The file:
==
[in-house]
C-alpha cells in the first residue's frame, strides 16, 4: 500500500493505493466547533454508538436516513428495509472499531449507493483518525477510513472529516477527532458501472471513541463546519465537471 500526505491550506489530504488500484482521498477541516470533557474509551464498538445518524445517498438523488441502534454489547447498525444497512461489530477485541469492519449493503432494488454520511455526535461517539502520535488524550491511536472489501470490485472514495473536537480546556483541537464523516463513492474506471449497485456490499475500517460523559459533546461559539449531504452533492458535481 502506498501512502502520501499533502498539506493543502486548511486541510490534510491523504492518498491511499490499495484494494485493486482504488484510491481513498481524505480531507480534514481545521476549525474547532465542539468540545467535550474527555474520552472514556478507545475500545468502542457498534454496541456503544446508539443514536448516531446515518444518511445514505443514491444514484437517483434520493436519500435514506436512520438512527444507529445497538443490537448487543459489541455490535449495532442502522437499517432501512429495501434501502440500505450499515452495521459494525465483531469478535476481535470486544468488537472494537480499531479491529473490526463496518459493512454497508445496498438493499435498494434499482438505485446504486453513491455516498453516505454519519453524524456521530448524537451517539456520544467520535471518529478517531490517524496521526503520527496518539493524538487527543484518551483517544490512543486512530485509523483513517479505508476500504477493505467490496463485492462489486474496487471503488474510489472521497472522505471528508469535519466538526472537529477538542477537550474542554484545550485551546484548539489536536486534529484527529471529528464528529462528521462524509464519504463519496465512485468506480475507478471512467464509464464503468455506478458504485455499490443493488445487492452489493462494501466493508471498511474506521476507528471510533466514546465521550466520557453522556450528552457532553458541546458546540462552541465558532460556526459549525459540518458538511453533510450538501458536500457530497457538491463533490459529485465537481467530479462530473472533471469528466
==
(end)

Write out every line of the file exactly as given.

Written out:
[in-house]
C-alpha cells in the first residue's frame, strides 16, 4: 500500500493505493466547533454508538436516513428495509472499531449507493483518525477510513472529516477527532458501472471513541463546519465537471 500526505491550506489530504488500484482521498477541516470533557474509551464498538445518524445517498438523488441502534454489547447498525444497512461489530477485541469492519449493503432494488454520511455526535461517539502520535488524550491511536472489501470490485472514495473536537480546556483541537464523516463513492474506471449497485456490499475500517460523559459533546461559539449531504452533492458535481 502506498501512502502520501499533502498539506493543502486548511486541510490534510491523504492518498491511499490499495484494494485493486482504488484510491481513498481524505480531507480534514481545521476549525474547532465542539468540545467535550474527555474520552472514556478507545475500545468502542457498534454496541456503544446508539443514536448516531446515518444518511445514505443514491444514484437517483434520493436519500435514506436512520438512527444507529445497538443490537448487543459489541455490535449495532442502522437499517432501512429495501434501502440500505450499515452495521459494525465483531469478535476481535470486544468488537472494537480499531479491529473490526463496518459493512454497508445496498438493499435498494434499482438505485446504486453513491455516498453516505454519519453524524456521530448524537451517539456520544467520535471518529478517531490517524496521526503520527496518539493524538487527543484518551483517544490512543486512530485509523483513517479505508476500504477493505467490496463485492462489486474496487471503488474510489472521497472522505471528508469535519466538526472537529477538542477537550474542554484545550485551546484548539489536536486534529484527529471529528464528529462528521462524509464519504463519496465512485468506480475507478471512467464509464464503468455506478458504485455499490443493488445487492452489493462494501466493508471498511474506521476507528471510533466514546465521550466520557453522556450528552457532553458541546458546540462552541465558532460556526459549525459540518458538511453533510450538501458536500457530497457538491463533490459529485465537481467530479462530473472533471469528466